Black History Month celebrates the rich cultural heritage, triumphs and adversities that are an indelible part of our country’s history. Every February, the U.S. honors the contributions and sacrifices of African Americans who have helped shape the nation.
The contributions made by African and Black American medical professionals to health and wellness are significant and we know that without their imagination, knowledge, and desire to help others many lives would have been lost. Here are some of those professionals:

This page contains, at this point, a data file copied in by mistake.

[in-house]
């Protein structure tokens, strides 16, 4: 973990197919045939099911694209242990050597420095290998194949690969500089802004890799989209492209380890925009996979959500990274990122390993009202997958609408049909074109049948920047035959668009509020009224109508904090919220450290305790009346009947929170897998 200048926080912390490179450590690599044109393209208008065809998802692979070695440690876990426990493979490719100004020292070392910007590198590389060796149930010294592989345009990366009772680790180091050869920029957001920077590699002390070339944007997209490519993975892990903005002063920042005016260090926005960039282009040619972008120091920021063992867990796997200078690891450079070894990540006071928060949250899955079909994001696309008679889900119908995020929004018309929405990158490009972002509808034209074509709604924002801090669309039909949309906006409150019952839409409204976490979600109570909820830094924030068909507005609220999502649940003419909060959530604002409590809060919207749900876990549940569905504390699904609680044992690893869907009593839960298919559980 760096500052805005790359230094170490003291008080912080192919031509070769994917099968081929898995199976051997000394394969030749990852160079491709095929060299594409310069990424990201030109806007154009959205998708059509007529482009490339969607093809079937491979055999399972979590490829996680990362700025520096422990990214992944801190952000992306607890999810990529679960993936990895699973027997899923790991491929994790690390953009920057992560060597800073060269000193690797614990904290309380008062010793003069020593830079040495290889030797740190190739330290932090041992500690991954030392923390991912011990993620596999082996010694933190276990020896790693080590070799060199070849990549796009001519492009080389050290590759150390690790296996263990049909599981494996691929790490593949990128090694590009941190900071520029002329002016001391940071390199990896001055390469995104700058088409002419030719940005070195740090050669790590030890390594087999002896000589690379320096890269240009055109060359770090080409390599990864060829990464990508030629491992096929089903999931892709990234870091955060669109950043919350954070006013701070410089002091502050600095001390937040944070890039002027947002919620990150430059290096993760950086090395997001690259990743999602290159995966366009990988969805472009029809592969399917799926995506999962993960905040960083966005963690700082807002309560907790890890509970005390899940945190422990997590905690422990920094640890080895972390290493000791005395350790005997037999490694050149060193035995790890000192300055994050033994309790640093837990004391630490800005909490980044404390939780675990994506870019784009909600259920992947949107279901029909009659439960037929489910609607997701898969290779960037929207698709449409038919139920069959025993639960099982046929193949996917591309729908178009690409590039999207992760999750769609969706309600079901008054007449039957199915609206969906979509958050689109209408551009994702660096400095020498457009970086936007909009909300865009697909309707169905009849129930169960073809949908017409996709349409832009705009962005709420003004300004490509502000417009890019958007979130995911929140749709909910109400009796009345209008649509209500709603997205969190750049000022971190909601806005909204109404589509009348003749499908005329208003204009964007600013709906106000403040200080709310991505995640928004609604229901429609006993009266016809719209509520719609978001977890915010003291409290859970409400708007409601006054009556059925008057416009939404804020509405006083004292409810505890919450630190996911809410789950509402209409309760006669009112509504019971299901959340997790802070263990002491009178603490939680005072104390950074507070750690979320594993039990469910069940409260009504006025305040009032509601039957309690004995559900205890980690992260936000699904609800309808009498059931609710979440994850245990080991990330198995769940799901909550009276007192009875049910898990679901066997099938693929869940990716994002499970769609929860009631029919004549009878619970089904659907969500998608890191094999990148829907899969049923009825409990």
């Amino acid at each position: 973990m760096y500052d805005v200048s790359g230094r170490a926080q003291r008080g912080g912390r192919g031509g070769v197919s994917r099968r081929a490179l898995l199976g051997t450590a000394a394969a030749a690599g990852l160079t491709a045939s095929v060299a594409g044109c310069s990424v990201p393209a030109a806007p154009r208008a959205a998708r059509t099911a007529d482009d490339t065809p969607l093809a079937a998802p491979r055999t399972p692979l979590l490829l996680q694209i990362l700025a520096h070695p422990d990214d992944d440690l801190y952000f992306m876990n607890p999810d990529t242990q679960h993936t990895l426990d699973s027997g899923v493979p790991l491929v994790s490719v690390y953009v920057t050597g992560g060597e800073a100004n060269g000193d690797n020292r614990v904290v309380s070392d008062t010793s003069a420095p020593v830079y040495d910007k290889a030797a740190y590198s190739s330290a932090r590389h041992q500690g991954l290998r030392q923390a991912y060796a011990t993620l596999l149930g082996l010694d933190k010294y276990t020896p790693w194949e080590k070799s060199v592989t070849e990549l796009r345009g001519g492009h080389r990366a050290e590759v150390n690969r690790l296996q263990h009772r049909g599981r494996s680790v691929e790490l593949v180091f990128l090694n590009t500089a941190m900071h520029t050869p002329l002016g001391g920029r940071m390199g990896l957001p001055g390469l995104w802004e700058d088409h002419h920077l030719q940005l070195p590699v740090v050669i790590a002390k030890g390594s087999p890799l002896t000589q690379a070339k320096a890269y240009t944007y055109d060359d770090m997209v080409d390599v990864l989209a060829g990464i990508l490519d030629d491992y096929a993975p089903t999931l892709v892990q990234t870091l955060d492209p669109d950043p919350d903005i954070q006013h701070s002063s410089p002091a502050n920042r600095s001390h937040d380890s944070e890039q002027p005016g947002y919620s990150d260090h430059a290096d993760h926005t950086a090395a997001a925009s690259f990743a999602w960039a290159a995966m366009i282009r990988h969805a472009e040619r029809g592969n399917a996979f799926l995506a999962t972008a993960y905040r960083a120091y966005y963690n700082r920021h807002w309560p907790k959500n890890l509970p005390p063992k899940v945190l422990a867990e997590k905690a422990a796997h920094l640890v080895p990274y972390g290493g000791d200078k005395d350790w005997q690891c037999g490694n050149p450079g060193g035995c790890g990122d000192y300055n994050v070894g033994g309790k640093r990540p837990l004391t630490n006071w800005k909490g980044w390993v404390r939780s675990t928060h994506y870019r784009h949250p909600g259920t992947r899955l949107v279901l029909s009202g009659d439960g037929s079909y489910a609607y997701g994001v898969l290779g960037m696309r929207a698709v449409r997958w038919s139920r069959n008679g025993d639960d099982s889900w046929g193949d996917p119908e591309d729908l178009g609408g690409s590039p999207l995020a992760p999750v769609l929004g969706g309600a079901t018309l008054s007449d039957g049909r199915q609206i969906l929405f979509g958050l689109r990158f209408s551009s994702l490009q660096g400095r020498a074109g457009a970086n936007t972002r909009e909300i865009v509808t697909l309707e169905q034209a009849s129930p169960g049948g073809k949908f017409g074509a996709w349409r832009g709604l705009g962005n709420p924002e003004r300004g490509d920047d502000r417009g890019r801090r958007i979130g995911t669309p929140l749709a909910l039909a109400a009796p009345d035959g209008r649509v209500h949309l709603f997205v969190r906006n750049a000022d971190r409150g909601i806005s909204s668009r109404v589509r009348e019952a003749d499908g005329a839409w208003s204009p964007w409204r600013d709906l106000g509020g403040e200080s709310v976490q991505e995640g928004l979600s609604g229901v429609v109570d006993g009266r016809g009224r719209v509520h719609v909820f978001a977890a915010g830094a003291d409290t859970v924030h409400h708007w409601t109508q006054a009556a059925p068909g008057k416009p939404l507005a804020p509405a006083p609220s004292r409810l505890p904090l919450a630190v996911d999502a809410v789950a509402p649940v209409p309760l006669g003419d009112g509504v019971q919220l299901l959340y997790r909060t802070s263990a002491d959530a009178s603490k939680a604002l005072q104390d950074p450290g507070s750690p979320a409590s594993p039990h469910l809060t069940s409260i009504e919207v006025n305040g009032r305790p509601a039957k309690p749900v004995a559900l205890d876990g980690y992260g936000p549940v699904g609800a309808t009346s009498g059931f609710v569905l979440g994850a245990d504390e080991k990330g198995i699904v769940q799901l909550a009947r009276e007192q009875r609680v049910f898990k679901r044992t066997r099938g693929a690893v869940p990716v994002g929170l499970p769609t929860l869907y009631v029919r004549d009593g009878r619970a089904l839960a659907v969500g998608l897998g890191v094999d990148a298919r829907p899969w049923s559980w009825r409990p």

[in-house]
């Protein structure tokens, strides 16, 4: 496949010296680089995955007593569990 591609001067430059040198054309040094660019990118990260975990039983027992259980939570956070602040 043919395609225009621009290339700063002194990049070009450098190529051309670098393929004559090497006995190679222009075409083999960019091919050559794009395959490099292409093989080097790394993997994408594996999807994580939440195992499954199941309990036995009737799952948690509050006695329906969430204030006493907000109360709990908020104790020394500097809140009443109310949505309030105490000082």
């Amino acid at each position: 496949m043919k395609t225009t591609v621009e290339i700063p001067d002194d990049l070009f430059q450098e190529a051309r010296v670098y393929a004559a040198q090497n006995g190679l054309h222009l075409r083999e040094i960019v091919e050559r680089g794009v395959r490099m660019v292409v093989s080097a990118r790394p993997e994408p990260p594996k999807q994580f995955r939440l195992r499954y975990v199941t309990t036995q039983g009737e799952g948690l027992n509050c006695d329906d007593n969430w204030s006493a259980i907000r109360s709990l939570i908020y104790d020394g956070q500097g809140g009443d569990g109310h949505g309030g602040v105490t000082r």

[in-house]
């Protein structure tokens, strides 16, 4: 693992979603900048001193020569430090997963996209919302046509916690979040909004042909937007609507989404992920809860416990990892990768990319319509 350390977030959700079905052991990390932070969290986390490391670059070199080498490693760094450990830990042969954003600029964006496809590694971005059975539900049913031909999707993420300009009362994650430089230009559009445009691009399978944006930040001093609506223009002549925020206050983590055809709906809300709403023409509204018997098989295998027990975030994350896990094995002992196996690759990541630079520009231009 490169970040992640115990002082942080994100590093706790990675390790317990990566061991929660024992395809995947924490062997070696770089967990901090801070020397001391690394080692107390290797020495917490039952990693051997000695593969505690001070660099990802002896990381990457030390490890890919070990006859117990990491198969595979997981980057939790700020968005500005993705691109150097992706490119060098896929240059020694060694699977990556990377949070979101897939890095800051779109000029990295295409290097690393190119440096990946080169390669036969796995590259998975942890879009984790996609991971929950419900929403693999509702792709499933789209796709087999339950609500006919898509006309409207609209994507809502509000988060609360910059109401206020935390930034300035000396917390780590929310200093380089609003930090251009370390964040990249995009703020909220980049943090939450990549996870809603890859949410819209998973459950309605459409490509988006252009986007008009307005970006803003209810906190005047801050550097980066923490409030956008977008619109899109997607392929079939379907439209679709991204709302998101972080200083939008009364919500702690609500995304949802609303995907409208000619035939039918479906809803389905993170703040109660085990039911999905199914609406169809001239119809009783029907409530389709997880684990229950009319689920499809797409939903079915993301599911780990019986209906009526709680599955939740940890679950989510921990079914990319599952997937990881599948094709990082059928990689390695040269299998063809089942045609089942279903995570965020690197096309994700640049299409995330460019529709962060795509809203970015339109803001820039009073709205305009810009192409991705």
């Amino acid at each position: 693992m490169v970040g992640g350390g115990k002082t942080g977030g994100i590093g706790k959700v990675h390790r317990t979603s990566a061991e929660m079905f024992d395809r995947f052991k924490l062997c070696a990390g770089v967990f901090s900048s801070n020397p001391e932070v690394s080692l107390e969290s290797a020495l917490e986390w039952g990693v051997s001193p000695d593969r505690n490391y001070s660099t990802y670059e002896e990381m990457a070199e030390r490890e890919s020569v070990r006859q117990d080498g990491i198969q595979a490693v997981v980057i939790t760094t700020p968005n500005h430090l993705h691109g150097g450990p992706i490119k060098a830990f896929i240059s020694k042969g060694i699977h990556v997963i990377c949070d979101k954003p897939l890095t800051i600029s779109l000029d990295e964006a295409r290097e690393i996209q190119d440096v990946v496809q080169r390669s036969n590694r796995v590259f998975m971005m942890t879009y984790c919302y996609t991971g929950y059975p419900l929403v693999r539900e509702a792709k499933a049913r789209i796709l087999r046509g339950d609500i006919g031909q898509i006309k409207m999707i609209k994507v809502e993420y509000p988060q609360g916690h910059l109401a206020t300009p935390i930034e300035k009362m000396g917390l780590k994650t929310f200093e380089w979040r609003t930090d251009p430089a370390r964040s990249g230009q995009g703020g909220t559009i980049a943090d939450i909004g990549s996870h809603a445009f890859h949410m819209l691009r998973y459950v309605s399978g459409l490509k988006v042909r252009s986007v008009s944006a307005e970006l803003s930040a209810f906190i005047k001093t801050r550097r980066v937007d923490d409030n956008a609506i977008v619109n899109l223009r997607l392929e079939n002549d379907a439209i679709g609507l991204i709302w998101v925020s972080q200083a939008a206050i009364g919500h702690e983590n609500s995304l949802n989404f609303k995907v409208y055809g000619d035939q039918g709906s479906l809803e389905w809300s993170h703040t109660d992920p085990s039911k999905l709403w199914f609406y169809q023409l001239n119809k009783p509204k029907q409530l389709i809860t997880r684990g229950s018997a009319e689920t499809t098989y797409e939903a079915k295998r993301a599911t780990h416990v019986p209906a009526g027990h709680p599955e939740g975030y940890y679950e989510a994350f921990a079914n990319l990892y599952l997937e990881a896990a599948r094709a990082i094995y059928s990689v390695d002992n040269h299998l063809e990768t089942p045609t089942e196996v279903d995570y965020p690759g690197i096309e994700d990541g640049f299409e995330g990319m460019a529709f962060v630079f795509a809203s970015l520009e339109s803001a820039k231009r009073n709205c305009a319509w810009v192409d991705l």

- James McCune Smith, MD (1813 — 1865) was a man of firsts. In 1837, he became the first black American to receive a medical degree. He was also the first black person to own and operate a pharmacy in the United States and the first black physician to be published in U.S. medical journals.
- Charles Drew, MD (1904 1950) – American physician, surgeon and medical researcher known as the inventor of the blood bank.
- Patricia Bath, MD (1942-2019) – the first African American to complete a residency in ophthalmology. She is also the first African-American female doctor to receive a medical patent. She invented the Laserphaco Probe for cataract treatment.
The list goes on and on. This February, we celebrate all their accomplishments and contributions.